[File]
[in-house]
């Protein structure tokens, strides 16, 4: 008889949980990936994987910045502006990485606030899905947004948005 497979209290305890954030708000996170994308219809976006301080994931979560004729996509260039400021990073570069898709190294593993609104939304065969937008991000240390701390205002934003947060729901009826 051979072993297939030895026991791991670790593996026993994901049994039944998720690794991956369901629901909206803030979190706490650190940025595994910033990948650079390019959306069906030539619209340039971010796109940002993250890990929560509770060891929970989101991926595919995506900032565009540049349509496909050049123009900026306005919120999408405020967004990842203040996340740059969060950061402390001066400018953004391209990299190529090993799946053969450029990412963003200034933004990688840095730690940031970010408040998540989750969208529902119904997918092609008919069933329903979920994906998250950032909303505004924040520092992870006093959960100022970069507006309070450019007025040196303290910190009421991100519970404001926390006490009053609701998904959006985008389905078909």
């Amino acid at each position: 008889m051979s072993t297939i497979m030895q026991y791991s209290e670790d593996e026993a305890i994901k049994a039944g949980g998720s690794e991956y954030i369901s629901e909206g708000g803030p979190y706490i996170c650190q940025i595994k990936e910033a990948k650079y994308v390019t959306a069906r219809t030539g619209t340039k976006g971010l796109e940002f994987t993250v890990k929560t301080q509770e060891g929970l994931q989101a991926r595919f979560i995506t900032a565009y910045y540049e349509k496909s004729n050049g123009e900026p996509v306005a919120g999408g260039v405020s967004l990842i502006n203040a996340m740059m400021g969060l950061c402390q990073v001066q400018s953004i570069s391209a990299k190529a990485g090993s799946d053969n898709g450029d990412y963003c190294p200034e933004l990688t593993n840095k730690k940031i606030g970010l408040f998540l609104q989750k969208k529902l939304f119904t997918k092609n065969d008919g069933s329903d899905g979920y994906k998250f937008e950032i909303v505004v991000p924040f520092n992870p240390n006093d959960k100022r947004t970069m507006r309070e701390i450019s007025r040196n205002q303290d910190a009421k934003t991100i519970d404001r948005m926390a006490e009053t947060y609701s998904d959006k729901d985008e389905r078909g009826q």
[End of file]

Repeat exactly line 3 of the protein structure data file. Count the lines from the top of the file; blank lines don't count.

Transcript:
């Amino acid at each position: 008889m051979s072993t297939i497979m030895q026991y791991s209290e670790d593996e026993a305890i994901k049994a039944g949980g998720s690794e991956y954030i369901s629901e909206g708000g803030p979190y706490i996170c650190q940025i595994k990936e910033a990948k650079y994308v390019t959306a069906r219809t030539g619209t340039k976006g971010l796109e940002f994987t993250v890990k929560t301080q509770e060891g929970l994931q989101a991926r595919f979560i995506t900032a565009y910045y540049e349509k496909s004729n050049g123009e900026p996509v306005a919120g999408g260039v405020s967004l990842i502006n203040a996340m740059m400021g969060l950061c402390q990073v001066q400018s953004i570069s391209a990299k190529a990485g090993s799946d053969n898709g450029d990412y963003c190294p200034e933004l990688t593993n840095k730690k940031i606030g970010l408040f998540l609104q989750k969208k529902l939304f119904t997918k092609n065969d008919g069933s329903d899905g979920y994906k998250f937008e950032i909303v505004v991000p924040f520092n992870p240390n006093d959960k100022r947004t970069m507006r309070e701390i450019s007025r040196n205002q303290d910190a009421k934003t991100i519970d404001r948005m926390a006490e009053t947060y609701s998904d959006k729901d985008e389905r078909g009826q």